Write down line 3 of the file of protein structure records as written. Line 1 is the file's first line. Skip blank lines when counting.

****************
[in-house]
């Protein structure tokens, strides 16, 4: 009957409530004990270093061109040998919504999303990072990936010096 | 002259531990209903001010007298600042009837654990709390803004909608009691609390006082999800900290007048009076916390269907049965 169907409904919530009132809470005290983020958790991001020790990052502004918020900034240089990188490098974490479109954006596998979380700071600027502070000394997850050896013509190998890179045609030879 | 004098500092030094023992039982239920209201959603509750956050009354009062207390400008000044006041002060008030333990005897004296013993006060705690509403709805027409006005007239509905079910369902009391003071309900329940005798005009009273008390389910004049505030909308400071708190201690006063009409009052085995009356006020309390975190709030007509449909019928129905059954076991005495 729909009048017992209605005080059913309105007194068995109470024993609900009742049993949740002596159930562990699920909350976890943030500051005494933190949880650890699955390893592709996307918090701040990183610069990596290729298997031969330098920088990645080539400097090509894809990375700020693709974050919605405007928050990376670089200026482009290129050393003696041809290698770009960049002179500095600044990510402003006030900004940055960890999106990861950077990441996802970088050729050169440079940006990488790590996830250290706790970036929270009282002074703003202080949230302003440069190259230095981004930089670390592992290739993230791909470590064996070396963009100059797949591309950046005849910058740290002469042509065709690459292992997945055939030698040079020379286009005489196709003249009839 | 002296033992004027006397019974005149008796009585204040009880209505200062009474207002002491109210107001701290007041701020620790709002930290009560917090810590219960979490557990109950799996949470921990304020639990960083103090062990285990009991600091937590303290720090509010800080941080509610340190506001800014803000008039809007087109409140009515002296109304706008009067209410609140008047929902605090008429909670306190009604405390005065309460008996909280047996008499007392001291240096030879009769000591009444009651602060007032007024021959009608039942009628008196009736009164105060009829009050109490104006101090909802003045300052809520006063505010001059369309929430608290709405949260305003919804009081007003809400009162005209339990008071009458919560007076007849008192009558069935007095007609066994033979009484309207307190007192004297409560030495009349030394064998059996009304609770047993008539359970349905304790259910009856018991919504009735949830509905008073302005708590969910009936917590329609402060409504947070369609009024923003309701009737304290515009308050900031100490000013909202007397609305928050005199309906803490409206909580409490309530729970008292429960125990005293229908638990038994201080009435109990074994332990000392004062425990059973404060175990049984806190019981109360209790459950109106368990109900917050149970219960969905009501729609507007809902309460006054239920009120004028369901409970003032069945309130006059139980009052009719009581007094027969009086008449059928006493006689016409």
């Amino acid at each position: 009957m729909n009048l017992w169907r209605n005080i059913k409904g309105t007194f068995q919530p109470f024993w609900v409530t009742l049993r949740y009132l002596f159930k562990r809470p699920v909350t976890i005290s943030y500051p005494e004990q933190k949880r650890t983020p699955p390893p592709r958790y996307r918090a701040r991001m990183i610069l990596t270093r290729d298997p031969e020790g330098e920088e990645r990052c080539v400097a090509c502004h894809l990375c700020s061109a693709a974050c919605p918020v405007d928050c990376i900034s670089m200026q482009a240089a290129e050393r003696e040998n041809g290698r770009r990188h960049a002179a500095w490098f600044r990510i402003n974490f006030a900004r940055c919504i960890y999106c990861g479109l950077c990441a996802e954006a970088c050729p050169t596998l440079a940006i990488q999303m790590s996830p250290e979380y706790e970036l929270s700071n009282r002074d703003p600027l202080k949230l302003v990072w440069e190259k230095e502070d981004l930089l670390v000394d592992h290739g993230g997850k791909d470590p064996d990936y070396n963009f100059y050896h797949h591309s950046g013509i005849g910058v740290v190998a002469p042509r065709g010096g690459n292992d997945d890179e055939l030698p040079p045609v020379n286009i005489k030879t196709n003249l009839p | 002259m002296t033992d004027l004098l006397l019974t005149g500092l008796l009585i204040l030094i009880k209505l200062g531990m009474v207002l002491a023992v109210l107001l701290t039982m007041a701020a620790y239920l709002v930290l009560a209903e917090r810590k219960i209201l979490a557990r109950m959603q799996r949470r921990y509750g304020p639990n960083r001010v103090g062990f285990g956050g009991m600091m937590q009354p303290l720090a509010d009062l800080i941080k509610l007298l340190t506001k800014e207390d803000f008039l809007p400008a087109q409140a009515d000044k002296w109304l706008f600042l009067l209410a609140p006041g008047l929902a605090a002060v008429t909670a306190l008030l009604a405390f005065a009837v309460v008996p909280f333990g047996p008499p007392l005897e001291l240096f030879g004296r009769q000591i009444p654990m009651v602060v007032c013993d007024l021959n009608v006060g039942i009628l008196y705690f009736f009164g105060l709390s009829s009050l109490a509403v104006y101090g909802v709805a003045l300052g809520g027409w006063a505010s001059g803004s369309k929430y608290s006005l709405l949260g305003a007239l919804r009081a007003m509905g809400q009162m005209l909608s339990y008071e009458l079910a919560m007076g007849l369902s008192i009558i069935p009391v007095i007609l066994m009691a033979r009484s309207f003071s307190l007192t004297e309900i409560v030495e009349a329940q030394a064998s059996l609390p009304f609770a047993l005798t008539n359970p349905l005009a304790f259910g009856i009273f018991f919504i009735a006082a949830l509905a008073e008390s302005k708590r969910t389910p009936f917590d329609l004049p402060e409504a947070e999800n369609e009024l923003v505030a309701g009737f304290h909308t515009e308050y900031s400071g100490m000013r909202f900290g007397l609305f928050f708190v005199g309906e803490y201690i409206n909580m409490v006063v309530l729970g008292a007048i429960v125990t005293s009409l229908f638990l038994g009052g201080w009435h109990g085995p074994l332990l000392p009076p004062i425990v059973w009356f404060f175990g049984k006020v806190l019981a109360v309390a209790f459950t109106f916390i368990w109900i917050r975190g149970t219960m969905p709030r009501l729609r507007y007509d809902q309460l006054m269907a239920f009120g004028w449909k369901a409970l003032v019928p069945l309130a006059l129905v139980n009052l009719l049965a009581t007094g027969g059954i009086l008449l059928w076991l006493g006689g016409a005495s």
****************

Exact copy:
């Amino acid at each position: 009957m729909n009048l017992w169907r209605n005080i059913k409904g309105t007194f068995q919530p109470f024993w609900v409530t009742l049993r949740y009132l002596f159930k562990r809470p699920v909350t976890i005290s943030y500051p005494e004990q933190k949880r650890t983020p699955p390893p592709r958790y996307r918090a701040r991001m990183i610069l990596t270093r290729d298997p031969e020790g330098e920088e990645r990052c080539v400097a090509c502004h894809l990375c700020s061109a693709a974050c919605p918020v405007d928050c990376i900034s670089m200026q482009a240089a290129e050393r003696e040998n041809g290698r770009r990188h960049a002179a500095w490098f600044r990510i402003n974490f006030a900004r940055c919504i960890y999106c990861g479109l950077c990441a996802e954006a970088c050729p050169t596998l440079a940006i990488q999303m790590s996830p250290e979380y706790e970036l929270s700071n009282r002074d703003p600027l202080k949230l302003v990072w440069e190259k230095e502070d981004l930089l670390v000394d592992h290739g993230g997850k791909d470590p064996d990936y070396n963009f100059y050896h797949h591309s950046g013509i005849g910058v740290v190998a002469p042509r065709g010096g690459n292992d997945d890179e055939l030698p040079p045609v020379n286009i005489k030879t196709n003249l009839p | 002259m002296t033992d004027l004098l006397l019974t005149g500092l008796l009585i204040l030094i009880k209505l200062g531990m009474v207002l002491a023992v109210l107001l701290t039982m007041a701020a620790y239920l709002v930290l009560a209903e917090r810590k219960i209201l979490a557990r109950m959603q799996r949470r921990y509750g304020p639990n960083r001010v103090g062990f285990g956050g009991m600091m937590q009354p303290l720090a509010d009062l800080i941080k509610l007298l340190t506001k800014e207390d803000f008039l809007p400008a087109q409140a009515d000044k002296w109304l706008f600042l009067l209410a609140p006041g008047l929902a605090a002060v008429t909670a306190l008030l009604a405390f005065a009837v309460v008996p909280f333990g047996p008499p007392l005897e001291l240096f030879g004296r009769q000591i009444p654990m009651v602060v007032c013993d007024l021959n009608v006060g039942i009628l008196y705690f009736f009164g105060l709390s009829s009050l109490a509403v104006y101090g909802v709805a003045l300052g809520g027409w006063a505010s001059g803004s369309k929430y608290s006005l709405l949260g305003a007239l919804r009081a007003m509905g809400q009162m005209l909608s339990y008071e009458l079910a919560m007076g007849l369902s008192i009558i069935p009391v007095i007609l066994m009691a033979r009484s309207f003071s307190l007192t004297e309900i409560v030495e009349a329940q030394a064998s059996l609390p009304f609770a047993l005798t008539n359970p349905l005009a304790f259910g009856i009273f018991f919504i009735a006082a949830l509905a008073e008390s302005k708590r969910t389910p009936f917590d329609l004049p402060e409504a947070e999800n369609e009024l923003v505030a309701g009737f304290h909308t515009e308050y900031s400071g100490m000013r909202f900290g007397l609305f928050f708190v005199g309906e803490y201690i409206n909580m409490v006063v309530l729970g008292a007048i429960v125990t005293s009409l229908f638990l038994g009052g201080w009435h109990g085995p074994l332990l000392p009076p004062i425990v059973w009356f404060f175990g049984k006020v806190l019981a109360v309390a209790f459950t109106f916390i368990w109900i917050r975190g149970t219960m969905p709030r009501l729609r507007y007509d809902q309460l006054m269907a239920f009120g004028w449909k369901a409970l003032v019928p069945l309130a006059l129905v139980n009052l009719l049965a009581t007094g027969g059954i009086l008449l059928w076991l006493g006689g016409a005495s």